First World War fighter pilot and BAME pioneer Hardit Singh Malik is to be remembered in a new memorial dedicated to the thousands of Sikhs who lost their lives in the two world wars.
The planned memorial to Hardit Singh Malik is to be dedicated to the black and ethnic minority service personnel who lost their lives in the two world wars.
He was renowned as the first Indian to fly as a pilot with the Royal Flying Corps its successor, the Royal Air Force,
Group Captain Malik, an Indian civil servant and diplomat prior to becoming a pilot, became known as the “Flying Hobgoblin” as he wore a specially designed helmet that fitted over his turban.
By the war's end, Malik had been credited with two aerial victories, though he claimed six victories, which would have made him a flying ace and the only other Indian flying ace of the First World War besides Indra Lal Roy.
The memorial is aimed at remembering what he and many other Sikh's did during the war and will also include a semi circle of seven monoliths branded with the texts and symbols of other religious faiths.
Alan Mercel-Sanca, OCHD co-founder and director of the UK Nepal Friendship Society, said: “This much-needed memorial will have truly national level educational and significance for the 21st century multicultural and diverse communities of Britain.
“Hardit Singh Malik was not just the first Sikh community member and BAME pilot, but a major UK level pioneer for our BAME communities as his story involved successfully challenging the racial exclusion notions of the day with his appointment as a pilot in the Royal Flying Corps.
Lord Rami Ranger, chairman of the British Sikh Association and OCHD chief patron, said: “I am truly overwhelmed by the striking beauty and power of this exceptional design of the memorial, which captures the spirit and endeavour of this great RAF fighter pilot, Hardit Singh Malik, so well.”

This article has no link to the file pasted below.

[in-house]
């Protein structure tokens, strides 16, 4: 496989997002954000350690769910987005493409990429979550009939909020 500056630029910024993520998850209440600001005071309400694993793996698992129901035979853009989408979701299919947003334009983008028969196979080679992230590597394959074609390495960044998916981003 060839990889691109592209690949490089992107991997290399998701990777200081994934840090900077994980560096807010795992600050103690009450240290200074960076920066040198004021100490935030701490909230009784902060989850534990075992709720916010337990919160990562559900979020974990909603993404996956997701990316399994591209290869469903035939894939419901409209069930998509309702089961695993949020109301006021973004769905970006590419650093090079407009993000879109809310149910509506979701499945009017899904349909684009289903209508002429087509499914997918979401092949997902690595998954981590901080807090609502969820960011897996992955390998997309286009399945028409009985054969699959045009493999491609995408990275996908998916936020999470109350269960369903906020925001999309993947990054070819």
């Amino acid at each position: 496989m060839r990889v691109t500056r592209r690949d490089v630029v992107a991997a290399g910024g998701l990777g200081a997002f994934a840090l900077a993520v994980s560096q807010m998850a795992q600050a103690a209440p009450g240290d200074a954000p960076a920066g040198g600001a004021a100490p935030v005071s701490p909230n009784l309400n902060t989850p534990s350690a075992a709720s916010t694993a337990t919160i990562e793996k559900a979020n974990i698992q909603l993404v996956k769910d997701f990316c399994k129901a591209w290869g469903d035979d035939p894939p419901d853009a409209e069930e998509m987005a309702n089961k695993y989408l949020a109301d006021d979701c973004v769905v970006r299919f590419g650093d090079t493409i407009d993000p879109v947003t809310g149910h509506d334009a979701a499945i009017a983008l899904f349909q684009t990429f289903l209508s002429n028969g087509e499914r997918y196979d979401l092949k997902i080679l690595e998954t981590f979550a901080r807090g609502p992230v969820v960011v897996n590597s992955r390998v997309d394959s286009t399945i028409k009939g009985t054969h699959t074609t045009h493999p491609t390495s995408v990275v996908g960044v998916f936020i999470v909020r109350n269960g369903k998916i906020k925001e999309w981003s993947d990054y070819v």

Pritheepal Singh, ceo and director of One Community Hampshire and Dorset (OCHD) said: "The project will benefit both our current and future generations historically and also our local economy."
I am absolutely delighted with the final design. It testifies to the major contribution our Sikh and broader ethnic minority communities have made to our country, as we live in such a vibrant multicultural society here in Southampton.”
The project is set to cost around £300k in total and is supported by BAME community leads from across the South Coast, academic experts, representatives of all three of the armed forces and the Chair of Hampshire FA.
In a statement, the Council of Southampton Gurdwara’s said: "This historic project brings huge significance to our communities supporting our society and is very much overdue.
"We are very proud that the world is not only going to be witnessing the Sikh memorial, but also in conjunction with this, those of other faiths and beliefs that also contributed so much in both those wars."
A meeting is now set to take place with Southampton City Council on March 15 to approve the plans.